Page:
Emerging Infectious Diseases Journal
Highlights: Emerging Infectious Diseases, Vol. 20, No. 3, (March 2014)
The articles of interest summarized below will appear in the March 2014 issue of Emerging Infectious Diseases, CDC’s monthly peer-reviewed public health journal. This issue will feature mycobacterial infections. The articles are embargoed until February 12, 2014, at 12 p.m. EDT.
Note: Not all articles published in EID represent work done at CDC. In your stories, please clarify whether a study was conducted by CDC (“a CDC study”) or by another institution (“a study published by CDC”). The opinions expressed by authors contributing to EID do not necessarily reflect the opinions of CDC or the institutions with which the authors are affiliated.
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1. Hantavirus Infections among Overnight Visitors to Yosemite National Park, California, USA, 2012, J.J. Núñez et al.
Sin Nombre virus, a hantavirus transmitted to people by deer mice, can cause serious infection; one-third of patients die. Thus, an outbreak of Sin Nombre infections among people who had stayed overnight at Yosemite National Park during the summer of 2012 prompted an investigation. A total of 10 patients were identified, among whom eight had serious infection and three died. The common risk factor among nine patients was having stayed in a special type of cabin that had foam-insulated walls. Investigators found that the insulation had been invaded by rodents, known carriers of hantavirus. The cabins were immediately closed to visitors and subsequently dismantled. The key to minimizing risk for hantavirus infection is rodent control and making the public aware that Sin Nombre virus is transmitted by exposure to rodents, specifically deer mice.
Contact Duc J. Vugia via:
Office of Public Affairs
California Department of Public Health
2. Invasive Fungal Infections after Natural Disasters, Kaitlin Benedict and Benjamin J. Park
The potential for adverse health events after natural disasters—such as blunt trauma, lacerations, crush injuries, suffocation, and drowning—is well known. What is not so well known is the potential for fungal infections. Although less common than other types of infections, fungal infections can occur as a natural disaster (such as a tornado, tsunami or earthquake) stirs up the earth, displacing the fungi from their natural habitats. The fungi then end up in areas where they would not normally be found, and susceptible injured people can more easily get fungal infections. Compounding this scenario may be contamination of medical equipment and a disaster-impaired medical care system. Fungal infections can involve the lungs, the skin, and even the nervous system; they can cause serious illness and death. Health care providers should be aware of the possibility of fungal infections among disaster survivors, such as those who have experienced near-drowning, trauma, or other unusual exposure to the environment. Prompt restoration of local health care infrastructure can facilitate earlier diagnosis and treatment and possibly reduce the risk for fungal infection.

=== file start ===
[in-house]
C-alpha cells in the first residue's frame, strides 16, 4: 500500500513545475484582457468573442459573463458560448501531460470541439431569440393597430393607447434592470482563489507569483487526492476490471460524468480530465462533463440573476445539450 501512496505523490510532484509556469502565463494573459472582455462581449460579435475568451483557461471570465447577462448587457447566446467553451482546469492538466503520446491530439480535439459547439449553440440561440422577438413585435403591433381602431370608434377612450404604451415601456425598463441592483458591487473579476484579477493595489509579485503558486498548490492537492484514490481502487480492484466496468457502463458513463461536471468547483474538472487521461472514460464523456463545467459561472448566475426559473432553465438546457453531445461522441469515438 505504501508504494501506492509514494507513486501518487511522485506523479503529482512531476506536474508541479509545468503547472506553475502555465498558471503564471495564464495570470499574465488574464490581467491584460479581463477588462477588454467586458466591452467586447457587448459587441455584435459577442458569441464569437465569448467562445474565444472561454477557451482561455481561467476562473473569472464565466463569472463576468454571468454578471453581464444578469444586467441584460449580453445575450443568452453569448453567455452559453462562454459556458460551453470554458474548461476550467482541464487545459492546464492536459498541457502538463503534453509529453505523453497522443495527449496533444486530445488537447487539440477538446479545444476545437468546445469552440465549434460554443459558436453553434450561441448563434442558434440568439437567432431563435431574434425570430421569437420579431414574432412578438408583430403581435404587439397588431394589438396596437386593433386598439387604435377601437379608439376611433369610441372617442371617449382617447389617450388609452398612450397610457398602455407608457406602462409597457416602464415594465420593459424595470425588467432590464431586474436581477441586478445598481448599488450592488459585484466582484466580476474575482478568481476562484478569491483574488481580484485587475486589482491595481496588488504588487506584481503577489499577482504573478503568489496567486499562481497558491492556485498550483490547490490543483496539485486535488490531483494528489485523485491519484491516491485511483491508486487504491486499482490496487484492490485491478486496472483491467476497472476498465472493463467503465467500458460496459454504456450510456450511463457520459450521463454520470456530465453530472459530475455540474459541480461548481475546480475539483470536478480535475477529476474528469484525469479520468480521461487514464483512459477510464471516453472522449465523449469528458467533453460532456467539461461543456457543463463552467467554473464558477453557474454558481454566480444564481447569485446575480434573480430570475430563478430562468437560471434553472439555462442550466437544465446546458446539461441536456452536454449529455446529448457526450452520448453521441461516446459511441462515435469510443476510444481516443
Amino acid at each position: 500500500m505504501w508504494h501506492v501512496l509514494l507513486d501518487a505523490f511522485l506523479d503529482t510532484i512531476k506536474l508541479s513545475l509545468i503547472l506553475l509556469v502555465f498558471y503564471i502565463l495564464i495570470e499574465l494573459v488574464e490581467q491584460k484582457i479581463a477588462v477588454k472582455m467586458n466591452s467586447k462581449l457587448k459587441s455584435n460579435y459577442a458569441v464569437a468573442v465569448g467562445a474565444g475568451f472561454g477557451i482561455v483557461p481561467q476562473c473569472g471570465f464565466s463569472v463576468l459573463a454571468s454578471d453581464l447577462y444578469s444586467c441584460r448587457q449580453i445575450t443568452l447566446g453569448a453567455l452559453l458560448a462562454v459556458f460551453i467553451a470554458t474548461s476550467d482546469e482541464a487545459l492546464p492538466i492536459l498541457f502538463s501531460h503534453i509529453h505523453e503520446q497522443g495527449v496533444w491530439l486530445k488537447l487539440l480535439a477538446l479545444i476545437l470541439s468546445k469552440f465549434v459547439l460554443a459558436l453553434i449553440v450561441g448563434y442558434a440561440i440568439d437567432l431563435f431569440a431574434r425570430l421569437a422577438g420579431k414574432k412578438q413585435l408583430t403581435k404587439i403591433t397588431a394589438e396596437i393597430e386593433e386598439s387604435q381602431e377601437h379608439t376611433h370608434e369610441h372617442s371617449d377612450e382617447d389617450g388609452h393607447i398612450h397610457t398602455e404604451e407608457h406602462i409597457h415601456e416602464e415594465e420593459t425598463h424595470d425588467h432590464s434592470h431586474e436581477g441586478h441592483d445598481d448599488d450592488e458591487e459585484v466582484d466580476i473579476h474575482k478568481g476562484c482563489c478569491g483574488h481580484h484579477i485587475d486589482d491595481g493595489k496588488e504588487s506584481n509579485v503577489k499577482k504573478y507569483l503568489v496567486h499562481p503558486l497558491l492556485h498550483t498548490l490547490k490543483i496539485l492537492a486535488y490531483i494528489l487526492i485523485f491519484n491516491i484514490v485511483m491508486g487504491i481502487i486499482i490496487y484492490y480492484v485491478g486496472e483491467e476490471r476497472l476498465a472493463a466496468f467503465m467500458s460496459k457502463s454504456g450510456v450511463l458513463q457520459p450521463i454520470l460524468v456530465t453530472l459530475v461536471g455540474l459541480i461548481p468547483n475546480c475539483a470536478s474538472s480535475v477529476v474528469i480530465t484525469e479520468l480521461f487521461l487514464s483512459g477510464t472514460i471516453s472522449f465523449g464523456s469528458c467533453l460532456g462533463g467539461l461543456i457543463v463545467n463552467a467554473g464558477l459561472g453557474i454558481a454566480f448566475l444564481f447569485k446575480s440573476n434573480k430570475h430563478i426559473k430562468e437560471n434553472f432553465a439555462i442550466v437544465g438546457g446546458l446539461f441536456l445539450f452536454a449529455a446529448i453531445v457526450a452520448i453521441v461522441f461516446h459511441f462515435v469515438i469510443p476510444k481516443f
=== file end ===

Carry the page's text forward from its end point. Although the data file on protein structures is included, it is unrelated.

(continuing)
Contact Benjamin J. Park via:
CDC Press Office
3. Drought and Epidemic Typhus, Central Mexico, 1655–1918, Jordan N. Burns et al.
Epidemic typhus is an infectious disease caused by bacteria that are transmitted to people by body lice. For centuries, typhus has accompanied war, famine and poverty, which often lead to crowded and unsanitary living conditions. Recently, drought has been added to the list and is believed to be responsible for at least 19 of the 22 typhus epidemics that occurred in Mexico in centuries past. Researchers used two types of data—environmental and archived documents—to determine that drought led to famine, which led to refugee situations. Low moisture in tree rings indicates drought; archived documents indicate that large numbers of refugees fled the drought- and famine-stricken countryside to seek food in towns. These refugees often ended up in improvised shelters, which provided the crowding and unsanitary conditions necessary for the spread of typhus. Epidemic typhus remains a threat in the rural highlands of South America, Africa, and Asia; in areas of Russia, Burundi, Algeria, and Andean Peru; and even in more industrialized regions, such as the United States, Europe, and the Netherlands, where body lice infestations still affect the homeless.
Department of Geosciences
University of Arkansas